City of London Police is continuing its crackdown on piracy with the launch of an official blacklist that advertising agencies can use to disrupt cash flow to allegedly infringing sites. The "Infringing Website List" is maintained by the the Police Intellectual Property Crime Unit in collaboration with entertainment industry groups.
Over the past few months City of London Police have been working together with the music and movie industries to tackle sites that provide unauthorized access to copyrighted content.
Initially the police only sent warning letters to site owners, asking them to go legit or shut down. Late last year this was followed by a campaign targeted at domain registrars, asking them to suspend the domain names of several so-called pirate sites.
Today sees the launch of the next initiative in “Operation Creative,” an official URL blacklist of “pirate sites”.
The Police Intellectual Property Crime Unit (PIPCU) just launched their “Infringing Website List” (IWL) and are encouraging advertising agencies to embrace it. The main goal of the blacklist is to disrupt the revenues of infringing websites worldwide.
Together with the movie and music industries the police carried out a three-month pilot which resulted in a 12% reduction of ads from major brands appearing on these sites. To what extent the blocklist will hurt total revenues is unclear though, as there are dozens of ad firms who focus on file-sharing sites, and these are unlikely to join the program.
The police and their partners, however, are convinced that the blacklist will have a positive effect, not only in terms of cutting off revenue to pirate sites, but also as a tool to prevent advertisers being associated with rogue websites.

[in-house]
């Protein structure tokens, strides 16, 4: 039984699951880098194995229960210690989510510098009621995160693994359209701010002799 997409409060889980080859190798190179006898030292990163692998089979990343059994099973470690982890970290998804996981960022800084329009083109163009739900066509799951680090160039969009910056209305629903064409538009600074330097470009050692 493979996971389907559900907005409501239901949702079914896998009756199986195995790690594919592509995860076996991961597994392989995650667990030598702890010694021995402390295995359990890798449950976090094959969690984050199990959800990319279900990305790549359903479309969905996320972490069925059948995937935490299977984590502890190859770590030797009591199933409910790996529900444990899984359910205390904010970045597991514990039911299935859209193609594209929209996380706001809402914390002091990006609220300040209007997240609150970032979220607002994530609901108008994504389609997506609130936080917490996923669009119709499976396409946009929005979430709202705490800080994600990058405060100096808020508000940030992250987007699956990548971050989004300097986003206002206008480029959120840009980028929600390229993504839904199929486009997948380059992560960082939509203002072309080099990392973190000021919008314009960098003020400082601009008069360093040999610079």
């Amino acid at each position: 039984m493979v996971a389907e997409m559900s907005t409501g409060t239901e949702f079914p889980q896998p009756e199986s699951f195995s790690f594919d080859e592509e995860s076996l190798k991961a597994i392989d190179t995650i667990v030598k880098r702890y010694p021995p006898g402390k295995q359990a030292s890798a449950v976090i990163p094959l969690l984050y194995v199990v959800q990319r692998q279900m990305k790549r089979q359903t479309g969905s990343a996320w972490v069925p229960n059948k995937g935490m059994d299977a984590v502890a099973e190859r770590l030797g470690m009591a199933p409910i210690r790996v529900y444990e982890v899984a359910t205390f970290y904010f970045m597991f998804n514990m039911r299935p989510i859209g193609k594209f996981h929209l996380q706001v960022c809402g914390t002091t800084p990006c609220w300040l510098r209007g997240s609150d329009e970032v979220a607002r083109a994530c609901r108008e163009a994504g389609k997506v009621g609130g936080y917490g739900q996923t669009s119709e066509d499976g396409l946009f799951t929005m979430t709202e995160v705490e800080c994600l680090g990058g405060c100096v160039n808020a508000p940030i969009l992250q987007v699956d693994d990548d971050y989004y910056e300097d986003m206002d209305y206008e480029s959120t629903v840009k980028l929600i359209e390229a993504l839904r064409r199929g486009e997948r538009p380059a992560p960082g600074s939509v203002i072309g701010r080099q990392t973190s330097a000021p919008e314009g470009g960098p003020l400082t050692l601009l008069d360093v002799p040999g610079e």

“If an advert from an established brand appears on an infringing website not only does it lend the site a look of legitimacy, but inadvertently the brand and advertiser are funding online crime,” PIPCU Chief Andy Fyfe says.
From the information that was made available to TF, it appears that the blacklist will not be open to the public. This is worrying, since there is a serious threat of overblocking without any public oversight.
For example, in their announcement the police cite a recent report on the profitability of pirate sites. However, that report included many sites with perfectly legitimate uses, and even a purely informational website that doesn’t host or link to infringing content at all.
Concerns aside, music industry group BPI is confident that the “Infringing Website List” will turn out to be another successful voluntary agreement focused on tackling online piracy.
“The early results from Operation Creative show that through working with the police and the online advertising industry, we can begin to disrupt the funding that sustains illegal websites and the advertising that lends them a false air of legitimacy,” BPI’s Chief Executive Geoff Taylor says.
Similarly, the Hollywood backed group FACT is also positive about the new initiative.
“FACT is delighted to be working with PIPCU to deliver a unique initiative that puts the UK at the forefront of brand protection by allowing everyone in the advertising value chain to prevent misplacement of ads,” Kieron Sharp, Director General at FACT says.
“For those rogue sites that continue to provide access to illegally obtained films and TV programmes there will now be affirmative action taken by PIPCU to ask them to change their operation or shut up shop,” he adds.
Whether the “Infringing Website List” will indeed have a significant impact on the business of the affected sites has yet to be seen. In any case, City of London Police and the entertainment industries are determined to keep the pressure on.
Update: The City of London Police confirmed to to us that the blacklist will not be made public.
“All sites on IWL are identified and evidenced as infringing by rights holders and then verified by PIPCU. We are not making the IWL public. The List will be ever changing as new sites appear and older sites comply,” a City of London Police spokesperson told TF.
Última edição por 5ms; 31-03-2014 às 11:10.